Thank You that You never miss a person. When it’s time for promotion, You won’t be late. When it’s time for rewards, You won’t forget… we bow before Your mighty throne. We acknowledge that You’ve been good to us… You’ve cared for us when we’ve been careless. You’ve loved us when we’ve been terribly unloving, and You’ve met our needs when we didn’t even stop to think about what we ought to be giving to You and Your work…We ask this so that we might become for You messengers whose message makes sense because our lives are like Your Son’s life—the One who is gentle and humble of heart.” (Chuck Swindoll)

When the storms of our life pass and the “son” shines, we can truly see “more clearly.” We can see the areas of our lives that needed the nourishment from the rain-those weakened spots in our lives that needed to be covered with clouds for a while, so we would not be burned by the strong rays of Satan. We will understand the storm was the greatest gift we could have been given. Psalm 121:7 NIV, “the Lord will keep you from all harm-he will watch over your life.”

Who’s In Charge ?

Anna Jarvis of Philadelphia, whose mother had organized women’s groups to promote friendship and health, originated Mother’s Day. On May 12, 1907, she held a memorial service at her late mother’s church in Grafton, West Virginia. Within five years virtually every state was observing the day and in 1914, President Woodrow Wilson recognized Mother’s Day as a national day of honoring mothers-and so we honored our mothers yesterday.

Mother’s Day is celebrated in countless ways. For some mothers these are days of joy and festivity with their family. For others, they are melancholy and remorseful; reminders of the children they desired but were unable to conceive or children they conceived but are no longer a part of their lives through death or estrangement. Some mothers reared children alone without the fathers of those children. The stories of each mother and her child/children are as diverse as the individuals.

How poignant when our pastor’s sermon on Mother’s Day, was not directed to mothers, but to parents. We know God’s plan is there should not be a child without both a mother and a father. Today was not a tribute to mothers or fathers, but to families. I was grateful and appreciative our pastor recognized that sometimes addressing such a day while focusing on mothers and their children can be emotionally painful.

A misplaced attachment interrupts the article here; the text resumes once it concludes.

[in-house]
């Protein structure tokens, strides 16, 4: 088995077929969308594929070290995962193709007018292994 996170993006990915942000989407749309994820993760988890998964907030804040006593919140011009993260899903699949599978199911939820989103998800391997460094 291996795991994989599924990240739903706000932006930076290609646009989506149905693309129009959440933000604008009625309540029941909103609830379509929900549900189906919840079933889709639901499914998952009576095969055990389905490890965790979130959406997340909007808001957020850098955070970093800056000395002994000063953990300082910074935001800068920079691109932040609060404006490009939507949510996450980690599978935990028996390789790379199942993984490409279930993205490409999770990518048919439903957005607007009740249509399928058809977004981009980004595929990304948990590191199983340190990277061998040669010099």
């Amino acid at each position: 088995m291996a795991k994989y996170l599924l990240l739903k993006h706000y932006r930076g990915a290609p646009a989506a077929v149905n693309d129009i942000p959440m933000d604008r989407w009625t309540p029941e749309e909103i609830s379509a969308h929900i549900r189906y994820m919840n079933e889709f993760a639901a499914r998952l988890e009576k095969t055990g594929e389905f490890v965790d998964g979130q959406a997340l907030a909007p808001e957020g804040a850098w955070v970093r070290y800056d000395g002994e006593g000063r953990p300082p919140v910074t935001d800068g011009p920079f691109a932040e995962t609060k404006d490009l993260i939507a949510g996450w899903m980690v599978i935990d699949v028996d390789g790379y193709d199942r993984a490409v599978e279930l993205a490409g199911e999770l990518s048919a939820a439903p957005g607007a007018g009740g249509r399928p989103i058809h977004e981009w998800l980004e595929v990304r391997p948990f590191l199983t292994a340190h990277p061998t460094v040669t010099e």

The Pastor reminded all parents of the responsibility each has in rearing the children and of making a Christ centered home joyful and peaceful. No, not a perfect home-there can not be such when each person in the household has an earthly and sinful nature.  A Godly home is one in which the father chooses to lead the family as Christ leads the church, while the members of the family love and care for one another

Pastor T. also borrowed Dr. Dobson’s additional requirements for a successful marriage and home; the fathers treat the mothers with tenderness and kindness, while the mothers grant the fathers respect and esteem. It is far more important for children to see love from one parent to the other than for parents to provide children with a luxurious and affluent life. Will a child honor a parent who provided them wealth, but never love or will they cherish the parent that didn’t have a lot of prosperity, but gave them boundless devotion and support?

I was reared in an abusive and poor home. Yet, the poverty would have never been a concern had there been love and encouragement from my parents. The deprivation of needs was exacerbated with the chronic, physical abuse. Children are resilient, but love is an essential component for that child’s success throughout life.